A standard that can be used with high-capacity hard disks and tape drives to enable high-speed communication with a computer. ESDI drivers typically transfer data at about 10 Mbps.
See Enhanced Small Device Interface (ESDI).
An action or occurrence to which a program might respond. Examples of events are mouse clicks, key presses, and mouse movements. Also, any significant occurrence in the system or in a program that requires users to be notified or an entry to be added to a log.
A coding scheme developed by IBM for use with IBM mainframe and personal computers as a standard method of assigning binary (numeric) values to alphabetic, numeric, punctuation, and transmission-control characters.
A 32-bit bus design for x86-based computers introduced in 1988. EISA was specified by an industry consortium of nine computer companies (AST Research, Compaq, Epson, Hewlett-Packard, NEC, Olivetti, Tandy, Wyse, and Zenith). An EISA device uses cards that are upwardly compatible from ISA. See also Industry Standard Architecture (ISA).
An extension to the Point-to-Point Protocol (PPP) that works with dial-up, PPTP, and L2TP clients. EAP allows for an arbitrary authentication mechanism to validate a dial-up connection. The exact authentication method to be used is negotiated by the dial-up client and the remote access server.
See file allocation table (FAT).
A derivative of the file allocation table file system. FAT32 supports smaller cluster sizes than FAT in the same given disk space, which results in more efficient space allocation on FAT32 drives. See also file allocation table (FAT).
The ability of a computer or an operating system to respond to an event such as a power outage or a hardware failure in such a way that no data is lost and any work in progress is not corrupted.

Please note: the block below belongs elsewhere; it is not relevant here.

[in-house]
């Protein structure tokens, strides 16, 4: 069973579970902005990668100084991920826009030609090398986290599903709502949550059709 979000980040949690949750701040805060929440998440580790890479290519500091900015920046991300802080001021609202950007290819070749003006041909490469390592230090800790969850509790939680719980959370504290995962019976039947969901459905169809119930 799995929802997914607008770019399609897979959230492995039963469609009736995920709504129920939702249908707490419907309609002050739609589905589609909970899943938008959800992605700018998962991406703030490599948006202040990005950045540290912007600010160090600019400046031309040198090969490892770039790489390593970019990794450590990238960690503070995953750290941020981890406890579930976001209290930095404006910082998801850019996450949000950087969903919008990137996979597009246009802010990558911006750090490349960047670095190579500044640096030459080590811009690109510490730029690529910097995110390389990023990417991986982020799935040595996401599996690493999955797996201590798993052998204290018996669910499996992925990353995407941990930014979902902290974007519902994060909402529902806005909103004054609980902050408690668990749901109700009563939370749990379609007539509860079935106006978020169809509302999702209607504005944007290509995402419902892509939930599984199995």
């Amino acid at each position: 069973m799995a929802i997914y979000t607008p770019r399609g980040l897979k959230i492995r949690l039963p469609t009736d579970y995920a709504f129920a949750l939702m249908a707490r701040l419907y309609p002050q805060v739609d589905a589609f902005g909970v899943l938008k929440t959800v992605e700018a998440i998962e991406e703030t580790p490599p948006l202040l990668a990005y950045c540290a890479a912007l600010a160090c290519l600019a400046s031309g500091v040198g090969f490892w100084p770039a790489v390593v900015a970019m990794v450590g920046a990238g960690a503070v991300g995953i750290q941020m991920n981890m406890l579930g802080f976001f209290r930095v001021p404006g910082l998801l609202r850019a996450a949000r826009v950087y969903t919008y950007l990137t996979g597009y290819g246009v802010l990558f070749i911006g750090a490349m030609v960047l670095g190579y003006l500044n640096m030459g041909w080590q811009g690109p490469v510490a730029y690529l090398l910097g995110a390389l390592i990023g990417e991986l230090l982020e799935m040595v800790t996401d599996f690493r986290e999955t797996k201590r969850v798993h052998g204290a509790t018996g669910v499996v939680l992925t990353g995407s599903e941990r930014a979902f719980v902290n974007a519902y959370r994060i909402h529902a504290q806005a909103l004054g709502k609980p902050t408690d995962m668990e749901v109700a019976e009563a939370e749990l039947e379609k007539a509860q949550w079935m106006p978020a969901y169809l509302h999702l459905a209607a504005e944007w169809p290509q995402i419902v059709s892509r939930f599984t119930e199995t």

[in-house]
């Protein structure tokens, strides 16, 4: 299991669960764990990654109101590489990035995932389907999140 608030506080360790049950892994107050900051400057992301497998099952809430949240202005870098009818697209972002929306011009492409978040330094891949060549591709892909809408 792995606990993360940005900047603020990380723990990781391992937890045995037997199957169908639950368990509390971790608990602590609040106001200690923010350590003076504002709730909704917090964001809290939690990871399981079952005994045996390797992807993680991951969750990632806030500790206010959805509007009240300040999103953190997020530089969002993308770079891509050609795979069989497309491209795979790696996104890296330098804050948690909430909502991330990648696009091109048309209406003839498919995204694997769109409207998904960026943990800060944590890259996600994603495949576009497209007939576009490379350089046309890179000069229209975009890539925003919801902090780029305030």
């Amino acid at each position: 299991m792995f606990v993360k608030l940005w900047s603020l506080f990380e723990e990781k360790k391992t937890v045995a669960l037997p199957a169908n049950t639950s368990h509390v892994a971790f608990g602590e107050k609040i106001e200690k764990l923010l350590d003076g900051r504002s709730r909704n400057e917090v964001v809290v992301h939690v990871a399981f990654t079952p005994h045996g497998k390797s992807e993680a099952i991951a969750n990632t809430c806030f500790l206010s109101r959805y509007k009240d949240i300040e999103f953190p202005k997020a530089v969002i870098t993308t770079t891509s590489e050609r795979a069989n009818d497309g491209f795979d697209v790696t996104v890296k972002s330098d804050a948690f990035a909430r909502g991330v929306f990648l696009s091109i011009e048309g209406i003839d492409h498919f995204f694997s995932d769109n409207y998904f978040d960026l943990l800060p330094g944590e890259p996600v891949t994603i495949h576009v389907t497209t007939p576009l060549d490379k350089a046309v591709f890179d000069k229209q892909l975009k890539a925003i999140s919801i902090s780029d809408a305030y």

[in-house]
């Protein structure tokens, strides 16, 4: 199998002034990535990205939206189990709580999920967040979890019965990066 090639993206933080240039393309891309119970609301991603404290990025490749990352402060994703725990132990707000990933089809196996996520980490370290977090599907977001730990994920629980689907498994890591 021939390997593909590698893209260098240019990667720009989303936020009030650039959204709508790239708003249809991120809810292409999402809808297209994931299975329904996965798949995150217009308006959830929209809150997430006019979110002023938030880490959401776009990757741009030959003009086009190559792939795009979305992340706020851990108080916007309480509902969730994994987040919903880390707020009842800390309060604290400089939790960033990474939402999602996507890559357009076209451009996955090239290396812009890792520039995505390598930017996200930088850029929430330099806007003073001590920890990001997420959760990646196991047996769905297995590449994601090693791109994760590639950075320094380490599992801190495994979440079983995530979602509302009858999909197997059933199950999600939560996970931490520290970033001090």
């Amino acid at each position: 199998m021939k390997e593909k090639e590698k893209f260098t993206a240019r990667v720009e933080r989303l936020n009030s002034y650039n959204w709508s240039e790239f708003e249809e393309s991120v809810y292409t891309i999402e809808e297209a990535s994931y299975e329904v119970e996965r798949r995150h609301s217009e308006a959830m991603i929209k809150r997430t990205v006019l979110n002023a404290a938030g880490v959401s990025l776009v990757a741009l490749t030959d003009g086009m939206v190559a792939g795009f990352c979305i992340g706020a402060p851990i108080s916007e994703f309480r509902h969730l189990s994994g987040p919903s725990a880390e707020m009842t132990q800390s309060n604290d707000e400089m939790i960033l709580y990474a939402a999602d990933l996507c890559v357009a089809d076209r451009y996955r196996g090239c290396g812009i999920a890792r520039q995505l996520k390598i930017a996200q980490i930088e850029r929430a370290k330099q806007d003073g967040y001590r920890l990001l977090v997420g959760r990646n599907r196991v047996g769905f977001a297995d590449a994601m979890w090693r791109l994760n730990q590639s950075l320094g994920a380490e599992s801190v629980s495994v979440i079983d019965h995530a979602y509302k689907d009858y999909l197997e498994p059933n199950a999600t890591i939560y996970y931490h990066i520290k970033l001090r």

A standard developed by the ANSI for high-speed, fiber-optic local area networks. FDDI provides specifications for transmission rates of 100 Mbps on networks based on the Token Ring standard.
A file system based on a file allocation table (FAT) maintained by some operating systems, including Windows NT, Windows 2000, and Windows XP Professional, to keep track of the status of various segments of disk space used for file storage.
A type of virus that attaches itself to a file or program and activates any time the file is used. Many subcategories of file infectors exist. See also companion virus, macro virus, polymorphic virus, stealth virus.
A process that provides file transfers between local and remote computers. FTP supports several commands that allow bidirectional transfer of binary and ASCII files between computers. The FTP client is installed with the TCP/IP connectivity utilities. See also ASCII (American Standard Code for Information Interchange), Transmission Control Protocol/Internet Protocol (TCP/IP).
A security system, usually a combination of hardware and software, intended to protect a network against external threats coming from another network, including the Internet. Firewalls prevent an organization's networked computers from communicating directly with computers that are external to the network, and vice versa. Instead, all incoming and outgoing communication is routed through a proxy server outside the organization's network. Firewalls also audit network activity, recording the volume of traffic and information about unauthorized attempts to gain access. See also proxy server
Software routines stored in read-only memory (ROM). Unlike random access memory (RAM), ROM stays intact even in the absence of electrical power. Startup routines and low-level input/output (I/O) instructions are stored in firmware.